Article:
Suzuki Swift 4×4 has a certain niche charm

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Suzuki has always ploughed its own furrow. In the case of the delightful little Swift and the capable SX4 this is a good thing.

When it comes to the hoary and dated old Vitara I’m not so sure although that vehicle still has a band of die hard supporters, as my inbox attested to the last time I road tested one.

This week it’s a Swift with a difference. The Swift 4×4 is one of the most niche cars on the market a four-wheel drive supermini.

Just why you might need such a level of traction in a car that will spend most of its life in towns and cities is beyond me, but then I just review cars, I don’t build them.

That said, this is the one part of the world where such a car does make a little bit of sense. Plenty of Courier Country dwellers live just far enough into the sticks that winter bites, but not so far in the back country that anything made by Land Rover is strictly necessary.

Something with enough traction to handle some snow or autumn’s wet and muddy roads that doesn’t break the bank or cost a fortune to run could be just the ticket.

The Swift 4×4 is 65kg heavier than the standard Swift, 5.2mpg less economical, and emits 10g/km more CO2.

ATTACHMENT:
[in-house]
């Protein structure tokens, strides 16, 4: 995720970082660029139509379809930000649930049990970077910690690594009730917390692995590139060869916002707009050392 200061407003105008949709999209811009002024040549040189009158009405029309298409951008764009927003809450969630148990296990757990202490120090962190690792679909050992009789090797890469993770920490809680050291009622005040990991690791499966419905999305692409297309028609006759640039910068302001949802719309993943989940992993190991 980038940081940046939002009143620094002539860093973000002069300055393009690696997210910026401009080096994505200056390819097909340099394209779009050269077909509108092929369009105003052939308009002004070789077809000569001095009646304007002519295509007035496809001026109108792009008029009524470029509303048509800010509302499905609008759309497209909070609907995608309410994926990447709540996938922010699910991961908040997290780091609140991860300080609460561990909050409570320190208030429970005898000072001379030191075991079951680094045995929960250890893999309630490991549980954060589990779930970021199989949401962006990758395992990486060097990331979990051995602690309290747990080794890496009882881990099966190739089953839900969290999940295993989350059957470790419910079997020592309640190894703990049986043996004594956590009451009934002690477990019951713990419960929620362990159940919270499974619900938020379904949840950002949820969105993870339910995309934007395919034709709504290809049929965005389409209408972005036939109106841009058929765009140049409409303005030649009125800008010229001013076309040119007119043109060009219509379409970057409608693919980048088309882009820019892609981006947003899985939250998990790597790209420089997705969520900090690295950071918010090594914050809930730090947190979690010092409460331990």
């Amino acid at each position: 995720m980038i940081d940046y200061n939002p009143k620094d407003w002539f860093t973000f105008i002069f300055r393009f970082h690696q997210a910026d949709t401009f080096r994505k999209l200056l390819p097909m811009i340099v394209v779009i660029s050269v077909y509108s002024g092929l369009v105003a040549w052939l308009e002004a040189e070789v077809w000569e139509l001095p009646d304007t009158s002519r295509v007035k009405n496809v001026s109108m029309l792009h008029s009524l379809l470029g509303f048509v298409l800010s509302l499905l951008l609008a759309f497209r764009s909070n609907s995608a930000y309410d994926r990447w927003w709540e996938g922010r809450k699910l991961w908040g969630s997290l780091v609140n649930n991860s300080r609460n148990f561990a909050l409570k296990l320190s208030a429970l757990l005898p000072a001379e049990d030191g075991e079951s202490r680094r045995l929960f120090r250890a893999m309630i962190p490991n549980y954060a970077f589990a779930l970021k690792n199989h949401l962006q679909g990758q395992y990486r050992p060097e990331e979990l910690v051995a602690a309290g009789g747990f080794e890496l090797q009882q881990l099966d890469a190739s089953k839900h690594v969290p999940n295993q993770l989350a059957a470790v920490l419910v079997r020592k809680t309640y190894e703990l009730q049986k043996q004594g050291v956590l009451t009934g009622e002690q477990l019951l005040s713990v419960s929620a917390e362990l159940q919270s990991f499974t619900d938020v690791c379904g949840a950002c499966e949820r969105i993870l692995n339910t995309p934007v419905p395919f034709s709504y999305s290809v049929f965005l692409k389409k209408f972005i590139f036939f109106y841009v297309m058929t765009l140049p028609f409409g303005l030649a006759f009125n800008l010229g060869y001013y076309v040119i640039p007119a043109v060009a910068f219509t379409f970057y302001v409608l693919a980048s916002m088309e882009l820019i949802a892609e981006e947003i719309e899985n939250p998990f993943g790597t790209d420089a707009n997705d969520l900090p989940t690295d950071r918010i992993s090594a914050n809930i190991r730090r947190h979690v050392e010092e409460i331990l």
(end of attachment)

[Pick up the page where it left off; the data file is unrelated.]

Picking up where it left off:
Yet its fuel economy still breaks 50mpg far better than an SUV and it costs £15,739.

The 1.2 engine, which hardly sets the tarmac ablaze in the front-wheel drive car, takes an extra 1.1 seconds to get from 0-62mph, so you won’t be up to the national speed limit until over 13 seconds after you set off.

It feels sluggish on A roads and motorways, but it’s zippy enough around town. And the four-wheel drive ensures no wheelspin even on wet or icy roads.

In other regards it’s the usual Swift experience. It has a decent ride, entertaining handling, very good headroom and better than average legroom.

While it won’t follow in the footsteps of a Land Rover, or even a BMW X3, it will get you a lot further than any front-wheel drive hatchback.

The extra grip, coupled with a slightly raised (one inch) ride height, mean rutted tracks and slippery slopes are handled with reasonable aplomb. Just don’t ask it to wade through any rivers

Ultimately it’s a bit of a curate’s egg. Very few people need a supermini that has four-wheel drive there’s a reason Subaru no longer makes the Justy but it is one of those things that would occasionally be handy to have.

You would need to know that you’d use the extra traction at least now and then though. While it’s cheaper than an SUV you do pay a hefty premium for the all-wheel drive mechanism. At just a couple of hundred quid shy of £16,000 you could get quite a nice Ford Focus for the same money or a well specced Fiesta.

If you live in the countryside and are on a budget it will be useful though. And it has a certain charm about it.

Price: £15,739

0-62mph: 13.4 seconds

Top speed: 103mph

Fuel economy: 51.3mpg

CO2 emissions: 126g/km

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